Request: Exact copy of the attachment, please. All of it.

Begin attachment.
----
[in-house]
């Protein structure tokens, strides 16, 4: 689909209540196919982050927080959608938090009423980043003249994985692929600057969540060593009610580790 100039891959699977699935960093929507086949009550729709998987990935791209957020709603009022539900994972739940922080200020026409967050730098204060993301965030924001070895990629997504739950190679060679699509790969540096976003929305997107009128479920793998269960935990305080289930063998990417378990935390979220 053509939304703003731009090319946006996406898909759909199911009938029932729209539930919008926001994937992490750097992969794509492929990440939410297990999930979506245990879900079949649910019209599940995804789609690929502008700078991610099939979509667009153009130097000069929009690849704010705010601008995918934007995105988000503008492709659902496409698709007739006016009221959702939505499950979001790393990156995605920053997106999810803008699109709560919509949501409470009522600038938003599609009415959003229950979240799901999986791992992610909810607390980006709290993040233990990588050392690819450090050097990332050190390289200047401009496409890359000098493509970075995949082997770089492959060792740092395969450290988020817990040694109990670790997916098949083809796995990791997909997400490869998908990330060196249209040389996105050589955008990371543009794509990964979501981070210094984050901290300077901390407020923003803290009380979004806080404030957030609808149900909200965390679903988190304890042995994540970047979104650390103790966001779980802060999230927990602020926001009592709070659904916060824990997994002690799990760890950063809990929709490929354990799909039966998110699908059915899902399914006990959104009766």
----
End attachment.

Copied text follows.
[in-house]
């Protein structure tokens, strides 16, 4: 689909209540196919982050927080959608938090009423980043003249994985692929600057969540060593009610580790 100039891959699977699935960093929507086949009550729709998987990935791209957020709603009022539900994972739940922080200020026409967050730098204060993301965030924001070895990629997504739950190679060679699509790969540096976003929305997107009128479920793998269960935990305080289930063998990417378990935390979220 053509939304703003731009090319946006996406898909759909199911009938029932729209539930919008926001994937992490750097992969794509492929990440939410297990999930979506245990879900079949649910019209599940995804789609690929502008700078991610099939979509667009153009130097000069929009690849704010705010601008995918934007995105988000503008492709659902496409698709007739006016009221959702939505499950979001790393990156995605920053997106999810803008699109709560919509949501409470009522600038938003599609009415959003229950979240799901999986791992992610909810607390980006709290993040233990990588050392690819450090050097990332050190390289200047401009496409890359000098493509970075995949082997770089492959060792740092395969450290988020817990040694109990670790997916098949083809796995990791997909997400490869998908990330060196249209040389996105050589955008990371543009794509990964979501981070210094984050901290300077901390407020923003803290009380979004806080404030957030609808149900909200965390679903988190304890042995994540970047979104650390103790966001779980802060999230927990602020926001009592709070659904916060824990997994002690799990760890950063809990929709490929354990799909039966998110699908059915899902399914006990959104009766």